Our Advent Prayer: Thy Kingdom Come

by Rev. Steven B. Borst

Ilustration © iStockphoto.com

Advent is possibly the most misunderstood season in the church year. Let’s face it: we tend to take our cues on how to prepare for Christmas more from Macy’s than from the manger. Could it be that the Church has largely forgotten the purpose of Advent? Most of us don’t know why we use purple, blue, and even pink for Advent instead of red and green.

Surprisingly, Advent for the early church was a season to anticipate Epiphany, not Christmas. Wise men came to make tribute to King Jesus, and thus the color of royalty (purple) was used for this season. Purple also had a second significant meaning: it is the color of repentance and fasting. It is a reminder that He who came as an infant is coming again in an instant to judge both the living and the dead. Advent, therefore, is a time to both deck the halls and inspect our hearts.

The word advent means “coming,” and it is our coming King who teaches us to pray, “Thy kingdom come.” This year, take your cue from Christ on how to observe this blessed Adventide. As you light each candle on your Advent wreath, take time to study and pray.

Week 1: King Jesus, Come to Me

Verse: “O Lord, how shall I meet
You, How welcome You aright?

Your people long to greet You,
My hope, my heart’s delight!

O kindle, Lord most holy, Your
lamp within my breast,

To do in spirit lowly, All that may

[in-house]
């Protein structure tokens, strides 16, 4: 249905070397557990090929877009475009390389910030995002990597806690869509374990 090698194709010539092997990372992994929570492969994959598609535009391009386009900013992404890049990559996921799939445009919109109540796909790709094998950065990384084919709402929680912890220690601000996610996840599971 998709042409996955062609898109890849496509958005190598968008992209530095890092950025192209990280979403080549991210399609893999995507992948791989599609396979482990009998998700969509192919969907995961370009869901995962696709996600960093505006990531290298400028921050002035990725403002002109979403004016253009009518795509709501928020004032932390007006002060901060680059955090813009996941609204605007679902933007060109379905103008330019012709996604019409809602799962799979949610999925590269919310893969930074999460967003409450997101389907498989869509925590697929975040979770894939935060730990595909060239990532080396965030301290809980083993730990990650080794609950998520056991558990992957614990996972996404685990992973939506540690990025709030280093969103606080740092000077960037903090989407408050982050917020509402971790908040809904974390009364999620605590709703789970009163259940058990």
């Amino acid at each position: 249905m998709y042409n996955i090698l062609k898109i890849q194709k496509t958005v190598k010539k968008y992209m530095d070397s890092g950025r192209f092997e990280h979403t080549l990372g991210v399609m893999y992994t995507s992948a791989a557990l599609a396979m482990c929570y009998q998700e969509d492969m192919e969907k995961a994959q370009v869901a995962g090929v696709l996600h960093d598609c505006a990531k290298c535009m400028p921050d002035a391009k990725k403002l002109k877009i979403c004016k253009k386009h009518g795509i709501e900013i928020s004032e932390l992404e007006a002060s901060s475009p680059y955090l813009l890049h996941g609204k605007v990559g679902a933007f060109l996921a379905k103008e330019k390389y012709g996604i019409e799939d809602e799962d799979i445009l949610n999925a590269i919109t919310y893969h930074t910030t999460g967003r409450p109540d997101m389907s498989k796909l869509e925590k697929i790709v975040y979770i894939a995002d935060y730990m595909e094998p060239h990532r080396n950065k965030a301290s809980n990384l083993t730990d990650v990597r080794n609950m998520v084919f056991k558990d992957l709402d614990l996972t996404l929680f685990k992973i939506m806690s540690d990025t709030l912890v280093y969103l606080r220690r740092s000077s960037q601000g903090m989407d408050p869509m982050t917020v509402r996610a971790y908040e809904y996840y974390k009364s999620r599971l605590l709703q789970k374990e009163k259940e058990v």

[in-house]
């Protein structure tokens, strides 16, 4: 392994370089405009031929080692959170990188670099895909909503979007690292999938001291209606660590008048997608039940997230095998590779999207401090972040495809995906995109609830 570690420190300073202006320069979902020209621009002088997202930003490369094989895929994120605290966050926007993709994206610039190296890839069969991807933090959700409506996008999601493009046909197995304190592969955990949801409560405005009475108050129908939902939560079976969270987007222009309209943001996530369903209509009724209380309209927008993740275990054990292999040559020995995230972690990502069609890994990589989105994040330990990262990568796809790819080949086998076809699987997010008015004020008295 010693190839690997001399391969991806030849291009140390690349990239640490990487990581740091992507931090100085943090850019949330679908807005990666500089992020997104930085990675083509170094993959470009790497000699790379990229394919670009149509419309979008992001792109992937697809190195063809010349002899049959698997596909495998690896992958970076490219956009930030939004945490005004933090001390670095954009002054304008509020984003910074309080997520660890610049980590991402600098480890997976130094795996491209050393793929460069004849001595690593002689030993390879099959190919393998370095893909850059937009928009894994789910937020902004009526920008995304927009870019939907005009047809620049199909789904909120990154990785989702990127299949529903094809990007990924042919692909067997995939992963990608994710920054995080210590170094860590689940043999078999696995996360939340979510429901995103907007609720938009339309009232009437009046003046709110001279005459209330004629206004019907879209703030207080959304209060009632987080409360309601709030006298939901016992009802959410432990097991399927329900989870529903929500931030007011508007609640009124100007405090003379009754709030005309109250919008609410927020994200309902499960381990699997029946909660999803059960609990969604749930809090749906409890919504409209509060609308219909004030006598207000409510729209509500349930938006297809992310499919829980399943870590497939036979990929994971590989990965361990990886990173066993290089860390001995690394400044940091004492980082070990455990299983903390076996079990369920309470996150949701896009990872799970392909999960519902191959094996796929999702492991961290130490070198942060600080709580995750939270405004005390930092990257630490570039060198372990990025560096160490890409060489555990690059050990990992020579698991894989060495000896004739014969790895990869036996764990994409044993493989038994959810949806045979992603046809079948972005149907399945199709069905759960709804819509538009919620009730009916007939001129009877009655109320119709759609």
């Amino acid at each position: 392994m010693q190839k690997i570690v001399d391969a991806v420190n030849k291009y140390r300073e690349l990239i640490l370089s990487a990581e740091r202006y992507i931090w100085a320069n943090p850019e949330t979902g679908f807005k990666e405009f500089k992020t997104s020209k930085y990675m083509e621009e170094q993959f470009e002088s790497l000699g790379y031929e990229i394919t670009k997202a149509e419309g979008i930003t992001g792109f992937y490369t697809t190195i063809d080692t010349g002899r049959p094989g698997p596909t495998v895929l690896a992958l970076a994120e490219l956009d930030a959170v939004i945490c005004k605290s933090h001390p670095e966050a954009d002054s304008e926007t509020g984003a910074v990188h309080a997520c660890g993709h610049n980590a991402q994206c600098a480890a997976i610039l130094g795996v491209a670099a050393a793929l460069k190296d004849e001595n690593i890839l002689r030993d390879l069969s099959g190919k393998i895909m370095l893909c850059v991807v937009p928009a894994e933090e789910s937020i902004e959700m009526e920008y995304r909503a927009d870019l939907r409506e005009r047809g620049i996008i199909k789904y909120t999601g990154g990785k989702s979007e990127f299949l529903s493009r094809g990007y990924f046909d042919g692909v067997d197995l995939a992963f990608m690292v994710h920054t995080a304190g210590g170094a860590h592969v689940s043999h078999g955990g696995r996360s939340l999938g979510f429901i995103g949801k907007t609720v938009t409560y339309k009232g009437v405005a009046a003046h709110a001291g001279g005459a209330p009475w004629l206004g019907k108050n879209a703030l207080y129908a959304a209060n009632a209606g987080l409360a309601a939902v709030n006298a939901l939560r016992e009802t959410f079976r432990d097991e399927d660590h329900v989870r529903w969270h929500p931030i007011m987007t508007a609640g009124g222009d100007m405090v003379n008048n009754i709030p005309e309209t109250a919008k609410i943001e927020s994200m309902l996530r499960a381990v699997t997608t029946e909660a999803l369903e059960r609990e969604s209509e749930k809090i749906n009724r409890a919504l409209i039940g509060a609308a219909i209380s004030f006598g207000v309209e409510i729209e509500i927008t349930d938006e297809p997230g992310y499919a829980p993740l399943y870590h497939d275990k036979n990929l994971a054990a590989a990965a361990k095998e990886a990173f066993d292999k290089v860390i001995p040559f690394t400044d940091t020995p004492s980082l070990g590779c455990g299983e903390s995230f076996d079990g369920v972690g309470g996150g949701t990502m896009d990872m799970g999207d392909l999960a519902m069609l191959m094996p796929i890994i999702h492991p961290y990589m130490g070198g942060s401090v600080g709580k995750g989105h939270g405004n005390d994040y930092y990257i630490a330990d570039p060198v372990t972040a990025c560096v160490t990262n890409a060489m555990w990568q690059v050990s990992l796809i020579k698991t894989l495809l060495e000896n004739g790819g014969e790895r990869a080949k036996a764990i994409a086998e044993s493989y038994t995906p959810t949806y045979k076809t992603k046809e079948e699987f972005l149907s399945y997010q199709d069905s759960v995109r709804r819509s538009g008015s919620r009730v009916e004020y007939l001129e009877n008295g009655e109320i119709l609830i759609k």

please You best.” (LSB 334:1)

Text: Romans 13:8–14
1. Why are we told to “wake up”?


2. How does verse 10 summarize the commandments?




3. No one has kept the commands listed here. What solution is given in verse 14?



Light: As you light this week’s candle, consider how Christ brings light to your darkness.

Week 2: King Jesus, Come to Many

Verse: “The One whom angels
tended Comes near, a child, to serve;

Thus God, the judge offended,
Bears all our sins deserve.

The guilty need not cower, For God
has reconciled

Through His redemptive power, All
those who trust this child.” (LSB 337:2)

Text: Romans 15:4–13

1. What does verse 8 tell us about Jesus’ life? What Old Testament connection is made?



2. In what ways do verses 9–12 include Gentiles in God’s kingdom?


Light: As you light this week’s candle, describe one way that your family can share Jesus during Advent with someone outside the Church.

Week 3: King Jesus, Come Quickly

Verse: “Lo! He comes with clouds
descending, Once for every sinner slain;

Thousand, thousand saints attending
Swell the triumph of His train:

Alleluia, alleluia, alleluia! Christ the
Lord returns to reign.” (LSB 336:1)

Text: James 5:7–11

1. What is the message of verses 7–8? What does it mean to “establish your hearts, for the coming of the Lord”?


2. The early church spoke a one-word prayer: “Maranatha!” which means, “Come quickly!” As we suffer and wait for our redemption, what encouragements do verses 10–11 give?


Light: This week’s candle is pink. It is a reminder to us that our fasting will soon be over and that an eternal feast of victory will soon begin!

Week 4: King Jesus Came to Save

Verse: “The everlasting Son
Incarnate deigns to be,

Himself a servant’s form puts on
To set His servants free.” (LSB 331:2)

Text: Matthew 1:18–25

1. Joseph is not the child’s birth father, and, therefore, the little one will not bear his name. Why is the name Jesus given instead?


2. In verse 23, the child is also given a nickname. How do Joseph’s actions take that nickname to heart? How will this guide your own actions?


Light: Take a moment for silent confession. Then, as you light the last candle, speak these words aloud: Christ Jesus has saved me from my sin!

About the author: Rev. Steven B. Borst is senior pastor of Immanuel Lutheran Church and School, Riverside, Calif.

November 2010

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